ORLANDO - While most of the General Motors Racing brain trust was sweating out the final laps of the Delphi Indy 200 at Walt Disney World in late January, at least two GM officials - Thomas W. Gideon and John W. Melvin - were more concerned about the condition of Jaques Lazier and Davey Hamilton.

Long before Robbie Buhl's Oldsmobile Aurora-powered racer passed Eddie Cheever's Nissan Infiniti-equipped car with two laps to go, keeping Oldsmobile's Indy Racing League (IRL) undefeated streak in tact, Messrs. Lazier and Hamilton suffered fractured vertebrae in two separate crashes. They were taken to Orlando Regional Medical center, treated and released.

These incidents came just three weeks after IRL driver Sam Schmidt was rendered quadriplegic from spinal injuries he received in a testing crash at the same track.

Back injuries seem to be the most prevalent maladies for Indy car drivers these days. This is a switch from a dedade ago, when foot and leg injuries were most common. Legendary drivers A.J. Foyt and Rick Mears, still sport metal pins, scars and limps from injuries to their lower extremities.

The switch in the nature of injuries is due largely to more added driver protection at the front of the car.

Mr. Gideon and Mr. Melvin are helping GM establish a database of racing injuries that chassis and safety equipment designers can use to build better race cars and perhaps cut down on back injuries. In the future, Formula 1 and Championship Auto Racing Teams (CART) crash information will be added to the IRL data. The researchers note that information they gather also is likely to improve passenger car safety.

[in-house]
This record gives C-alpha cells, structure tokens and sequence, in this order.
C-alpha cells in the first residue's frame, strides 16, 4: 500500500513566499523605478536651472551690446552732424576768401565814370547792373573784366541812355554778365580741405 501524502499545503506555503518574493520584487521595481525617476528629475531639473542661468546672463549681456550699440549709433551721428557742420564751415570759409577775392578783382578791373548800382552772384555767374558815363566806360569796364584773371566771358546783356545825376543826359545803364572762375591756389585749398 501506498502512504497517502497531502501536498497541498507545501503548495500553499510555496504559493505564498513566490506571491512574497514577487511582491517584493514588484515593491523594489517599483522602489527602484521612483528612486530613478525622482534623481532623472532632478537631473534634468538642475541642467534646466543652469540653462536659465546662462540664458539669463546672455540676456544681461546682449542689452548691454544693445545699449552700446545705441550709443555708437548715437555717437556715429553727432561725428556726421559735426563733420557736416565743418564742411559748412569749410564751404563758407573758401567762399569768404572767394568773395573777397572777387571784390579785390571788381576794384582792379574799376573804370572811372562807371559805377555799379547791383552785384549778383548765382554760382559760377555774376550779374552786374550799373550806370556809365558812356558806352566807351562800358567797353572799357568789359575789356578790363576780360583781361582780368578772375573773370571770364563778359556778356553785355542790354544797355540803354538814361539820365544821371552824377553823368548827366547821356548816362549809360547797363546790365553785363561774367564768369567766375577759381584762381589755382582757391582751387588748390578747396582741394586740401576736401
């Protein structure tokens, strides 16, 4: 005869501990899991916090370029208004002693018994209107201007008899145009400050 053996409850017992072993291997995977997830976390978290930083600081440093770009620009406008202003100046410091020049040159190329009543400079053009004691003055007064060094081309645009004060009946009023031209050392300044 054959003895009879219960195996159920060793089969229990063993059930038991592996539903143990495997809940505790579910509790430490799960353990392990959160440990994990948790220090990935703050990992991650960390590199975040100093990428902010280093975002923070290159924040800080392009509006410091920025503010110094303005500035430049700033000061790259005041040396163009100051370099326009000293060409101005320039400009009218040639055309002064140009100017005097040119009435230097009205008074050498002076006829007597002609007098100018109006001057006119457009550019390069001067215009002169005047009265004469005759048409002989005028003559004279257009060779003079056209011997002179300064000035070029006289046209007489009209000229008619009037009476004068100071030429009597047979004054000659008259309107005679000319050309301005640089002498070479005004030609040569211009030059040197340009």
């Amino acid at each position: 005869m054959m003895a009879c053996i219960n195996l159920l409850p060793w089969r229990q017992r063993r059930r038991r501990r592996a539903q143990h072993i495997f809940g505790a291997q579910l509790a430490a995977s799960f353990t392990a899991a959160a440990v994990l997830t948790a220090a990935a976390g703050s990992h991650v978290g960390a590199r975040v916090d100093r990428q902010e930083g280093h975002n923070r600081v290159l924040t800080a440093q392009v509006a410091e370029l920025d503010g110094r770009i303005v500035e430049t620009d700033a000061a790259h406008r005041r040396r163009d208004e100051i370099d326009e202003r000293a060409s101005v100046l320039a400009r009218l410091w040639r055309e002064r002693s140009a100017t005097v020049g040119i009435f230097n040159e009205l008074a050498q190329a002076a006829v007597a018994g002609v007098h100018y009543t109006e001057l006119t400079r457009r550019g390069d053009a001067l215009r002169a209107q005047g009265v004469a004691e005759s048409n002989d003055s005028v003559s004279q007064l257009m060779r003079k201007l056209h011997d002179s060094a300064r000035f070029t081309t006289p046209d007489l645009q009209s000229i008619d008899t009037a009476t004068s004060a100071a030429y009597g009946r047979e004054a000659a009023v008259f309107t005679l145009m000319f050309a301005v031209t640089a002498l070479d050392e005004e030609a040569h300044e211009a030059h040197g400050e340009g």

"We tried to model the database after the government database for passenger cars," says Mr. Gideon, safety manager at GM Racing. "There's no data in the database right now. But we have developed the framework for it to be entered. We're ready to start putting it in."

The database will be uploaded by Wayne State University in Detroit and maintained by the University of Miami in Florida. It will include every scrap of information from a crashed race car's accident data recorder, track-side and in-car video and all medical information about the driver.

GM is spending hundreds of thousands of dollars to fund the research.

"When it's entered, researchers will be able to search by injury type or accident type," explains Mr. Gideon. "These researchers will be looking to understand what happened in these accidents in hopes of preventing the next one."

One of the ways GM will collect this information is with Delphi Automotive Systems' second generation accident data recorder (ADR2). This new "black box" senses and records key vehicle parameters prior to, during and after a racing accident.

The unit is capable of monitoring 10 external sensors that can be placed throughout the vehicle or on the driver. It also measures the rate of yaw in a moving vehicle, plus throttle position and steering angle, synchronizing data-recording activities with a real-time clock to aid in plotting the events leading to an accident.